4) Change the culture. Most companies reward people who make great saves on the project. Unfortunately, most of the time the people putting out the fires are the same people who caused the fire in the first place. If you change the culture to one where fire prevention is rewarded you will likely find there are significantly fewer “fires” on your programs.

5) Accelerators: Managing a program is like playing chess, the best players use all their pieces in concert with each other and sometimes sacrifice a piece to attain a greater objective. Projects are no different many tasks can be moved around to optimize overall performance so look at the positives, perhaps you can accelerate some tasks in order to allow more time for the really gnarly issues that will pop up later.

Summary: Risk is a part of anything worth doing, you take care of the acceptable ones and get management focused on supporting you on the unacceptable ones. When you present the risks put them in terms that management will appreciate, in other words what is the ROI for mitigating the problem. Finally, be sure to evaluate risks throughout the program, if you stick the risk management plan in the drawer you are sure to miss the biggest risks until they bite you!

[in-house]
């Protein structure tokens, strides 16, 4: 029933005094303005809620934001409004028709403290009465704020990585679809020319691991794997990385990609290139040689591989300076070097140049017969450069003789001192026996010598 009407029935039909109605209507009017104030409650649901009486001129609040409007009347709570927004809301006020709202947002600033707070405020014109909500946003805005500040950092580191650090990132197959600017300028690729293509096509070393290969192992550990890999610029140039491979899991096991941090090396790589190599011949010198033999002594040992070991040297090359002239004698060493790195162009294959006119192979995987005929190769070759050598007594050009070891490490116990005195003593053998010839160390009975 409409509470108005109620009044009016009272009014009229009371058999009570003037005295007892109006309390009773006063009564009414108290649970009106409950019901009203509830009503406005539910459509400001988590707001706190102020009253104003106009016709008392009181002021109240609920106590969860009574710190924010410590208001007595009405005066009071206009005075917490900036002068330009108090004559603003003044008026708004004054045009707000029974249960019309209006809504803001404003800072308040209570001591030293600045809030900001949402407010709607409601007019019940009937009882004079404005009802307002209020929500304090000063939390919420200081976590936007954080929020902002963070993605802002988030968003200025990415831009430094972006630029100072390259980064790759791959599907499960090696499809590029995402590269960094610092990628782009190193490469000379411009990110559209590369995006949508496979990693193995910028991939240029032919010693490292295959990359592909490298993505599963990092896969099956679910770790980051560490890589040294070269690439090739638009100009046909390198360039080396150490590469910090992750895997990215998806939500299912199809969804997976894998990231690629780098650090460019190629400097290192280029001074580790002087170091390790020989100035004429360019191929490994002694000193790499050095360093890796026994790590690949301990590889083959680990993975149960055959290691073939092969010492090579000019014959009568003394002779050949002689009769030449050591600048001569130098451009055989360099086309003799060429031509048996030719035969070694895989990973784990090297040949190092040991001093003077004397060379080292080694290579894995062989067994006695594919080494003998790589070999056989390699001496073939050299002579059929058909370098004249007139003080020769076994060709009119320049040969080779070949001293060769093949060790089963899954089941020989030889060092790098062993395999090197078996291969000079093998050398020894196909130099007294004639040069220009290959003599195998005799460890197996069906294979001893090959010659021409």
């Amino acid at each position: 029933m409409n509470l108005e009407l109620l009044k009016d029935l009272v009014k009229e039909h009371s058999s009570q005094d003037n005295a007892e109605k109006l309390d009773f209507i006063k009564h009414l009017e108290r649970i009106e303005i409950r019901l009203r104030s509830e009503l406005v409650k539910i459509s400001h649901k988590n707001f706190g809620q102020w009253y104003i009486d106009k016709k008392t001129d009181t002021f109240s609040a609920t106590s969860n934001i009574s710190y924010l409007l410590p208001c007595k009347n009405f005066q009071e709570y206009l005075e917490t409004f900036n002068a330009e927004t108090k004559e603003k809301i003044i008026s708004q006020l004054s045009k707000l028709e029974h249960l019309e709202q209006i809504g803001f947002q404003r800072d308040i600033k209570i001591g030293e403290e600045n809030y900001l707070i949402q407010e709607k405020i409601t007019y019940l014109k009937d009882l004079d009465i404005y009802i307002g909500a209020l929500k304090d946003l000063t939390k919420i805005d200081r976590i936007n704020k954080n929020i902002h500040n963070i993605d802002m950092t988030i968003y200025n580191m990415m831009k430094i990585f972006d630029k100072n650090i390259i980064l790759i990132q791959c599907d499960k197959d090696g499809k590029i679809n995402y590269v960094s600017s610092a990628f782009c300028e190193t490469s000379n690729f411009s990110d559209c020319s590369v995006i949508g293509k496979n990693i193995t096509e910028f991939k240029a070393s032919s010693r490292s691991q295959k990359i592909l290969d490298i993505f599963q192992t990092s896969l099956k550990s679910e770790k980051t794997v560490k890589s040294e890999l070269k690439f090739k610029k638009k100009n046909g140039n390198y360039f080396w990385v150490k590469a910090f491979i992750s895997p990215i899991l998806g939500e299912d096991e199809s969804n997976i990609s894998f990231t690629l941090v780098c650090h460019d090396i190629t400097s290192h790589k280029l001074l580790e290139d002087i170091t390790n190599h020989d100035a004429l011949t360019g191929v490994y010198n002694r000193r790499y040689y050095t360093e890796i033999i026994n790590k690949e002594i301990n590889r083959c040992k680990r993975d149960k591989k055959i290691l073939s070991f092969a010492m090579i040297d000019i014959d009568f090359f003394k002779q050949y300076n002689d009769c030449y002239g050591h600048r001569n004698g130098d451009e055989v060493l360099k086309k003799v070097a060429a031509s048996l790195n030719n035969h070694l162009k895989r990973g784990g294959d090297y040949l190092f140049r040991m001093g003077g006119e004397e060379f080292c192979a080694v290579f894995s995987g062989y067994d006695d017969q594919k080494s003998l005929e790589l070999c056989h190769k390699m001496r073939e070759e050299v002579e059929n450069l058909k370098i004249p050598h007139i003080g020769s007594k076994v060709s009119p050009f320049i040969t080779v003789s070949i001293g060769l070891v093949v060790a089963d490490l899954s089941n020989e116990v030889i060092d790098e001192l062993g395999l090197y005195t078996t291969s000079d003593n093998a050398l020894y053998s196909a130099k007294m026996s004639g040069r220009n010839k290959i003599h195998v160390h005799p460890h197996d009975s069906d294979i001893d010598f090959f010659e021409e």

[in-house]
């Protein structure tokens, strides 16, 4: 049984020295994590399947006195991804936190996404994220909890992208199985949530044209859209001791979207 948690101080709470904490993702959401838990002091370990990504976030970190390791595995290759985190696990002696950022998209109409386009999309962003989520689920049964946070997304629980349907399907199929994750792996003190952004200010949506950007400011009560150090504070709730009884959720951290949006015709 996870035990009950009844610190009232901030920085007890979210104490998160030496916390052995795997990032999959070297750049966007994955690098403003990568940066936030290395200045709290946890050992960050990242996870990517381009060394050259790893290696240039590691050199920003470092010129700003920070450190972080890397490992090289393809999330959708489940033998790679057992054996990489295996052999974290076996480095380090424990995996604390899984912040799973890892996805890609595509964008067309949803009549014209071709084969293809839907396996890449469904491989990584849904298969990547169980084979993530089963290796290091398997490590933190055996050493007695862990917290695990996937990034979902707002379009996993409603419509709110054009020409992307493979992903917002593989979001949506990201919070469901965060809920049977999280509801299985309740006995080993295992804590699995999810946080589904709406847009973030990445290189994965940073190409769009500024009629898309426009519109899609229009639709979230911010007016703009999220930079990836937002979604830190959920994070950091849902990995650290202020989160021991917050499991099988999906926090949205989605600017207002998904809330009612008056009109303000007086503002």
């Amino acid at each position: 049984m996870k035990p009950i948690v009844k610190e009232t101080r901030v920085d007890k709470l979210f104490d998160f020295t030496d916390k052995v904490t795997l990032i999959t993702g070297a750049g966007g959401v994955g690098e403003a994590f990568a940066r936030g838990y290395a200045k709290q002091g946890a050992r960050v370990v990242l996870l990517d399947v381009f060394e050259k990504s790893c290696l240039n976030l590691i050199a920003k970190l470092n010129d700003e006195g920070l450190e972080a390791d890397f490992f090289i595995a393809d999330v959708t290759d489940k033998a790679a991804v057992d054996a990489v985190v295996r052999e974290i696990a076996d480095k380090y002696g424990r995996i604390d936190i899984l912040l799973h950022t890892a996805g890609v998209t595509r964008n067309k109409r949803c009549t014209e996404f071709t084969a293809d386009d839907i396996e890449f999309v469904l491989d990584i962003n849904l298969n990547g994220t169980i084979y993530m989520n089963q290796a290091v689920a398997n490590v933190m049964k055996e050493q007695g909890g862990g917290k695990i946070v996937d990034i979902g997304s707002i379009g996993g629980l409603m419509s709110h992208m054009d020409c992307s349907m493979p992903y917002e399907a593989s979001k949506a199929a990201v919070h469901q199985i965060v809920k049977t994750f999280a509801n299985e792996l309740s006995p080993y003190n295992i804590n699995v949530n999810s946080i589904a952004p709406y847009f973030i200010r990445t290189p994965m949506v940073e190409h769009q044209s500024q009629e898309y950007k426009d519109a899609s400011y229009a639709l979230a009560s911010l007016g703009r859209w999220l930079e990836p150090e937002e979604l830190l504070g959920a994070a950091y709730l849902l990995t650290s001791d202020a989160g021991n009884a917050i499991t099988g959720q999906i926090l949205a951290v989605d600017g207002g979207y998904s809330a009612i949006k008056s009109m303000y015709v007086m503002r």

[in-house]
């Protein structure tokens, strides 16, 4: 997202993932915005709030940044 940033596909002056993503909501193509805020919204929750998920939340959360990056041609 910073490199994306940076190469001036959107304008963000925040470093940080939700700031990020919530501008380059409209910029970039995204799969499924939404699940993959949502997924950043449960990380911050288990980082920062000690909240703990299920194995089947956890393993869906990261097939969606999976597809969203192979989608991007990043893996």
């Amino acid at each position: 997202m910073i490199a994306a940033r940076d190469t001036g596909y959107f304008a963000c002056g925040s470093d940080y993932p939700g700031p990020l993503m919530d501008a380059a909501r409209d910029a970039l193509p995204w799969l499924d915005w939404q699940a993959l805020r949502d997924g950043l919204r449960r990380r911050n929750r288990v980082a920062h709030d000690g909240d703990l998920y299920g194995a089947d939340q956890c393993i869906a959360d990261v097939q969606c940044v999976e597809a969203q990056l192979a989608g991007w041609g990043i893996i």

6 thoughts on “Risk? What Risk?”

  1. Pingback: Project Management Blog Posts You Can't Miss -

  2. Change the culture as a risk mitigation strategy? Changing culture takes years and a lot of time/money/effort/leadership/communication. Change the metrics, change how people are measured and rewarded and you will change their behaviours. You get what you measure/reward. Changing the metrics for a project is a lot easier to do that changing the culture of an organization.

  3. One trick for addressing risk is to front-load the project with the riskiest parts. For example, if you’re creating a high-cost, high-quality alternative to an existing product, your first step can be to see how many customers have the budget for a high cost. It’s easier with the low-cost alternative: see who will use a low-cost version for free, then figure out how to charge for it.